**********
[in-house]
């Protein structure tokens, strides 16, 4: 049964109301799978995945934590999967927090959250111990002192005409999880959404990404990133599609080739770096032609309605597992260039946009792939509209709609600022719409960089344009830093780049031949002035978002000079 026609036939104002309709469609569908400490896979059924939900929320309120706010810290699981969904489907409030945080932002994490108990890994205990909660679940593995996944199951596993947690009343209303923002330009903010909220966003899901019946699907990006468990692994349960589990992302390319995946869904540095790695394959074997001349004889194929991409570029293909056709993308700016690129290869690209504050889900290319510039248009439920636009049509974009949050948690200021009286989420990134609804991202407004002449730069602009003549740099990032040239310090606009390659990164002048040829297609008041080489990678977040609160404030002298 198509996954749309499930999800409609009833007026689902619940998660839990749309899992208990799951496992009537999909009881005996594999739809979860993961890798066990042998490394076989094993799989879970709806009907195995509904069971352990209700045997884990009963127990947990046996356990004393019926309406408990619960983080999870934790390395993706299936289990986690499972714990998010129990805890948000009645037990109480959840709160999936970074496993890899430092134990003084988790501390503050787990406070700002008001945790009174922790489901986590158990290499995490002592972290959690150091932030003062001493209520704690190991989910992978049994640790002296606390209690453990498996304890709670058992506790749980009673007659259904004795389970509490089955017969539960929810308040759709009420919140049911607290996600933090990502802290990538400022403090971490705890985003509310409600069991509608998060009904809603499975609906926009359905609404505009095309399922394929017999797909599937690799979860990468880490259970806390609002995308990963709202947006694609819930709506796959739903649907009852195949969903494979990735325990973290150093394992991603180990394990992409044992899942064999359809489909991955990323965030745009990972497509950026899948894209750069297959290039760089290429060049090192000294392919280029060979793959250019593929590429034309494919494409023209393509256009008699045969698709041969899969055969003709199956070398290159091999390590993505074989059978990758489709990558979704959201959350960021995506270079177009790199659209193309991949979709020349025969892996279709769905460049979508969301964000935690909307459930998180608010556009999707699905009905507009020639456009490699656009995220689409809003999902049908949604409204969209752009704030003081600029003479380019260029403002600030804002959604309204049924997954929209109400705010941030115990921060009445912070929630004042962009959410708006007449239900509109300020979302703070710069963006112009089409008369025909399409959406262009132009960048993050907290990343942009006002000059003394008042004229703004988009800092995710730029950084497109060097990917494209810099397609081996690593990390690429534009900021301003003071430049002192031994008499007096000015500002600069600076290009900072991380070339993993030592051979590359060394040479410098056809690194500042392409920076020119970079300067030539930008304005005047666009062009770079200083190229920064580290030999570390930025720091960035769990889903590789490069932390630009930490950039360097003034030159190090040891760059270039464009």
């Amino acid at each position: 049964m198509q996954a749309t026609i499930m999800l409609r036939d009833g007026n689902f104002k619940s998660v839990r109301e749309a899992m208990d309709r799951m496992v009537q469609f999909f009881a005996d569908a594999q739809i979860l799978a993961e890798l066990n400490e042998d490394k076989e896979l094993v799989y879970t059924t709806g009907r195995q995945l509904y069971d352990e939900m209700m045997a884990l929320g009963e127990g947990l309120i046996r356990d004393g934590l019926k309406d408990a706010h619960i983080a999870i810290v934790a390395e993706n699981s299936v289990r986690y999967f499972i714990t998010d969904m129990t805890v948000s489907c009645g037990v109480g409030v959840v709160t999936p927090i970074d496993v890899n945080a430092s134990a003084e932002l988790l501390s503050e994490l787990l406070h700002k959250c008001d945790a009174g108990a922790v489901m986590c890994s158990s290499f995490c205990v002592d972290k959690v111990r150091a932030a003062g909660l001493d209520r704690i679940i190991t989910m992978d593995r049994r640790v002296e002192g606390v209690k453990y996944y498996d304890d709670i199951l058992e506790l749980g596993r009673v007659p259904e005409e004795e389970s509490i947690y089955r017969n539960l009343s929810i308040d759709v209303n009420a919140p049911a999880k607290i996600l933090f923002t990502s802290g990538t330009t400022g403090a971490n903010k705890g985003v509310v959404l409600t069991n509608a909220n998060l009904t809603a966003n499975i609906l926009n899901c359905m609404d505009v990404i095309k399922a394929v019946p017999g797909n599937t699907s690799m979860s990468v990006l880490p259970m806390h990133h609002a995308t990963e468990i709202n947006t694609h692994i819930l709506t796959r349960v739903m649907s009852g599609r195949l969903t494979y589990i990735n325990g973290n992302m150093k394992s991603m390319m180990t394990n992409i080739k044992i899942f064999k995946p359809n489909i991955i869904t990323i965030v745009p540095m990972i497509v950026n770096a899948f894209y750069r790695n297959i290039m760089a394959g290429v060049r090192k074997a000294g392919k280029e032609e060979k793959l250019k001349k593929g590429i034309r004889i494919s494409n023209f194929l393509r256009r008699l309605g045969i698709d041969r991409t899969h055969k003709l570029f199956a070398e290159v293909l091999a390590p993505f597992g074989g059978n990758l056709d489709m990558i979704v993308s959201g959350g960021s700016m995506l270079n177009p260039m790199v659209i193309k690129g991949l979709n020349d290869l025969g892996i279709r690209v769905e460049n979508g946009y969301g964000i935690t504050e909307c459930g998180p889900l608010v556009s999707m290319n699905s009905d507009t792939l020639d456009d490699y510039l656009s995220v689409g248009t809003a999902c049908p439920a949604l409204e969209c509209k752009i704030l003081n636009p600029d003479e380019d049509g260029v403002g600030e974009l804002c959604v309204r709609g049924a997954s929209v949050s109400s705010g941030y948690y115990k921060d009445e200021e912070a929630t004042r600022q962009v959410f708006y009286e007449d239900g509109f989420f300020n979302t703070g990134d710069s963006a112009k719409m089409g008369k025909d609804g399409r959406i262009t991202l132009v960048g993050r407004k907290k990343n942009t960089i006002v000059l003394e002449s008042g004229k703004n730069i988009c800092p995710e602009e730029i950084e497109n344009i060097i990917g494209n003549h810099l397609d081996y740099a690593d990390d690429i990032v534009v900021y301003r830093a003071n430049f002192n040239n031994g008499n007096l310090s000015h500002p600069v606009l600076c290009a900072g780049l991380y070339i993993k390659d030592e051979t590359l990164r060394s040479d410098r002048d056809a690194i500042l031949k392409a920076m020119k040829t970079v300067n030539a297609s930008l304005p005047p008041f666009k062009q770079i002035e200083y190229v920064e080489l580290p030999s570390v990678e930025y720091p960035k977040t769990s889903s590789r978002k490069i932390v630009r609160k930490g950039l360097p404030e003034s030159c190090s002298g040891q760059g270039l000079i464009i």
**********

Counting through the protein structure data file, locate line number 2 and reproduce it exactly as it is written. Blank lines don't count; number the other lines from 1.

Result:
């Protein structure tokens, strides 16, 4: 049964109301799978995945934590999967927090959250111990002192005409999880959404990404990133599609080739770096032609309605597992260039946009792939509209709609600022719409960089344009830093780049031949002035978002000079 026609036939104002309709469609569908400490896979059924939900929320309120706010810290699981969904489907409030945080932002994490108990890994205990909660679940593995996944199951596993947690009343209303923002330009903010909220966003899901019946699907990006468990692994349960589990992302390319995946869904540095790695394959074997001349004889194929991409570029293909056709993308700016690129290869690209504050889900290319510039248009439920636009049509974009949050948690200021009286989420990134609804991202407004002449730069602009003549740099990032040239310090606009390659990164002048040829297609008041080489990678977040609160404030002298 198509996954749309499930999800409609009833007026689902619940998660839990749309899992208990799951496992009537999909009881005996594999739809979860993961890798066990042998490394076989094993799989879970709806009907195995509904069971352990209700045997884990009963127990947990046996356990004393019926309406408990619960983080999870934790390395993706299936289990986690499972714990998010129990805890948000009645037990109480959840709160999936970074496993890899430092134990003084988790501390503050787990406070700002008001945790009174922790489901986590158990290499995490002592972290959690150091932030003062001493209520704690190991989910992978049994640790002296606390209690453990498996304890709670058992506790749980009673007659259904004795389970509490089955017969539960929810308040759709009420919140049911607290996600933090990502802290990538400022403090971490705890985003509310409600069991509608998060009904809603499975609906926009359905609404505009095309399922394929017999797909599937690799979860990468880490259970806390609002995308990963709202947006694609819930709506796959739903649907009852195949969903494979990735325990973290150093394992991603180990394990992409044992899942064999359809489909991955990323965030745009990972497509950026899948894209750069297959290039760089290429060049090192000294392919280029060979793959250019593929590429034309494919494409023209393509256009008699045969698709041969899969055969003709199956070398290159091999390590993505074989059978990758489709990558979704959201959350960021995506270079177009790199659209193309991949979709020349025969892996279709769905460049979508969301964000935690909307459930998180608010556009999707699905009905507009020639456009490699656009995220689409809003999902049908949604409204969209752009704030003081600029003479380019260029403002600030804002959604309204049924997954929209109400705010941030115990921060009445912070929630004042962009959410708006007449239900509109300020979302703070710069963006112009089409008369025909399409959406262009132009960048993050907290990343942009006002000059003394008042004229703004988009800092995710730029950084497109060097990917494209810099397609081996690593990390690429534009900021301003003071430049002192031994008499007096000015500002600069600076290009900072991380070339993993030592051979590359060394040479410098056809690194500042392409920076020119970079300067030539930008304005005047666009062009770079200083190229920064580290030999570390930025720091960035769990889903590789490069932390630009930490950039360097003034030159190090040891760059270039464009």